• MirrorMan

      More of a corollary, actually.

    • Sengachi

      Ray Stannis Principle? I couldn’t find out what this was by either googling it or searching on TV Tropes.

      • Random

        It’s a ghostbusters (1984) reference, although his surname is actually Stantz

      • Zac Caslar

        Random has it. Botched the name. >_<

    • masterofbones

      > if you have to ask if you’re a god you are not a god.

      interesting hypothesis there. Your evidence?

    • RaijinK

      Here’s how I interpret the exchange:
      “If you would consider destroying the asura before she can escape…”
      Translation: It’s so easy to manipulate this kid. We can get him to do our dirty work just by telling him the target is a demonor whatever.

      “She is Lakshmi, my wife. I cannot destroy her.”
      Translation: Yeah, I’m not as dumb as you think. In fact, I’m going to turn your tactic right back on you.

      “What makes you think that, My Lord?”
      Translation: Where’s this delusion taking him now? Gotta rein him in…

      “I do not think it, I know it. I am a God, aren’t I?”
      Translation: What’s up, asshole? Gonna drop the pretense and admit this big fat lie we have going on? Or are you gonna be a good boy and play along?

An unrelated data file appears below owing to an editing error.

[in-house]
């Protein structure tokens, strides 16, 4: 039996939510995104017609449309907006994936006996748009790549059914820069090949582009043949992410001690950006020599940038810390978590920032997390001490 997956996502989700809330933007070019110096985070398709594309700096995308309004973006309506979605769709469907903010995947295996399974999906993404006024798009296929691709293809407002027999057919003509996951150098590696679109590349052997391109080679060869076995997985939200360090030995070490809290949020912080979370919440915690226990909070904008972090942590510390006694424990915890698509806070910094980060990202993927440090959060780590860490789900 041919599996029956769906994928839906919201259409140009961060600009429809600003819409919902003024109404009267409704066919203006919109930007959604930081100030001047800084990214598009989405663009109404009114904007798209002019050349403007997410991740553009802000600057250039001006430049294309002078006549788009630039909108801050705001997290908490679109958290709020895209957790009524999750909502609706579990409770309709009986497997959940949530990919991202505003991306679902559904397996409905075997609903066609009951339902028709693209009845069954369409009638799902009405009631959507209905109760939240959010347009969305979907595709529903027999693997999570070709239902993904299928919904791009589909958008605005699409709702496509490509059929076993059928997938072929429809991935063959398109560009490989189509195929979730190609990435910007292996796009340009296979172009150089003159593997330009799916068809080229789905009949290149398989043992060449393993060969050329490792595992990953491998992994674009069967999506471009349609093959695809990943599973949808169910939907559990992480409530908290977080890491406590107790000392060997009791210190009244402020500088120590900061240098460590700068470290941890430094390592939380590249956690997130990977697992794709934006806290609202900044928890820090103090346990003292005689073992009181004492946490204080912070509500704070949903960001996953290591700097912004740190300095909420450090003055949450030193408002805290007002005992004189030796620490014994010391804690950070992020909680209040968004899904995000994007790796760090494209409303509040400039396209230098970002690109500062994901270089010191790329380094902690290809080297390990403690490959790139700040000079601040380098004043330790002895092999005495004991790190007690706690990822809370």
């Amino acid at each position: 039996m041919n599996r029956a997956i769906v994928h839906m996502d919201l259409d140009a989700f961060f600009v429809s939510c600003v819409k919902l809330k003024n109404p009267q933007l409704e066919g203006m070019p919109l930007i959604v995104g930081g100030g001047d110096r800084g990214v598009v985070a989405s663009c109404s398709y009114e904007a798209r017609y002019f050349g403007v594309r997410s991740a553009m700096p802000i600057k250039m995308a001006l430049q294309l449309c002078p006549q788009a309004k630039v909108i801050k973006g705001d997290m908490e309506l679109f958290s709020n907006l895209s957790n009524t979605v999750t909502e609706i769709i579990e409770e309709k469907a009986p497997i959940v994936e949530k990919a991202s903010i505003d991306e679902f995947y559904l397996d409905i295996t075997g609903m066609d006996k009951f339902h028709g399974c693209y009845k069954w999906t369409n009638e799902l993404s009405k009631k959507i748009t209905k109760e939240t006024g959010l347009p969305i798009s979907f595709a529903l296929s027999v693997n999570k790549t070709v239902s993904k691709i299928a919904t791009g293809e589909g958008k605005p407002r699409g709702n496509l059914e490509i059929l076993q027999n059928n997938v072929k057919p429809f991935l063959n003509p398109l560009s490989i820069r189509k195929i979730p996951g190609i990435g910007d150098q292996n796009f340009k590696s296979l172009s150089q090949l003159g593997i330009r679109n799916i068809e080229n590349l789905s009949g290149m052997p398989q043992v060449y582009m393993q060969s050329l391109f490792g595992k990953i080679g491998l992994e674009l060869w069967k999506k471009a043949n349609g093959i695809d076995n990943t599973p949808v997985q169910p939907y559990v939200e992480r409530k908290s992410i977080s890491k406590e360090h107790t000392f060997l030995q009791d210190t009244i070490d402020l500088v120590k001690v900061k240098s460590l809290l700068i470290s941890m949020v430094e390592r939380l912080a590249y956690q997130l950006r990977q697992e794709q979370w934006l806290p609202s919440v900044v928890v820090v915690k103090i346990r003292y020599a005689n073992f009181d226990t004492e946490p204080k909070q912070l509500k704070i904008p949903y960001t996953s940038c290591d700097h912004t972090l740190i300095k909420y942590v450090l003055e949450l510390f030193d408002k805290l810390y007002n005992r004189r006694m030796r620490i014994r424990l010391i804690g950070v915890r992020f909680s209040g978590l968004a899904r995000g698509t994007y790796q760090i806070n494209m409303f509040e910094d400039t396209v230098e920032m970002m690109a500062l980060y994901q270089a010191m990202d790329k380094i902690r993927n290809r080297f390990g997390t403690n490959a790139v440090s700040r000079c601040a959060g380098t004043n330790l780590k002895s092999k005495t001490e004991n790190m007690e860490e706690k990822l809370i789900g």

“Aren’t I?”
      Translation: In addition, I would like you to acknowledge who’s really in charge here.

      “Of course you are, my Lord. Of course you are.
      Translation: Oh, shit.

      • R Lex Eaton

        Golly, I love dialogue like that. ^^

    • Weatherheight

      Oh my…
      Dan Akroyd cast in Games of Thrones!
      THIS! I don’t even care if it’s good…

    • motorfirebox

      If someone asks if you’re a Stannis, you say STANTZ

  • Azmodan

    Whoever drew that first panel, needs to learn how to fire a gun. You do not hook the stock over your shoulder.

    • Alex Hollins

      yeah, and his hand position isweird too. center guy looks like hes holding an rpg.

  • Cyrano111

    I have some trouble working out what is supposed to have just happened. I think the suggestion is that she can become immaterial, and therefore falls through her clothing and the floor. But that seems not to have happened until *after* she was shot, so – wasn’t she shot?

    If she turned immaterial before that, but was still there while the bullets went through her form, then apparently this is like Wiley Coyote running off the edge of a cliff and floating in midair until he realises it.

    • Freemage

      Given that she stops one floor down, then runs through a wall in that tunnel, I suspect she can control her body’s movement while intangible. That said, everything is happening very quickly–note the papers in the air around her in panels one and two–they barely move, even as her clothing starts to collapse. She might even be able to fly–but opted to go down because nakies over a populated city is likely to be fairly noticeable.

      I would say that the clothing should probably have been pushed into the space occupied by her body while she was still up there–the bullets moving forward as they punched through the fabric would’ve done that. But I also imagine that would HELL to draw, so I’m willing to forgive a little artistic license there.

    • martynW

      It’s possible she deliberately moved through the floor, rather than fell.

  • Chris Hubbard

    It looks like kitty pryde is now wandering the temple starkers.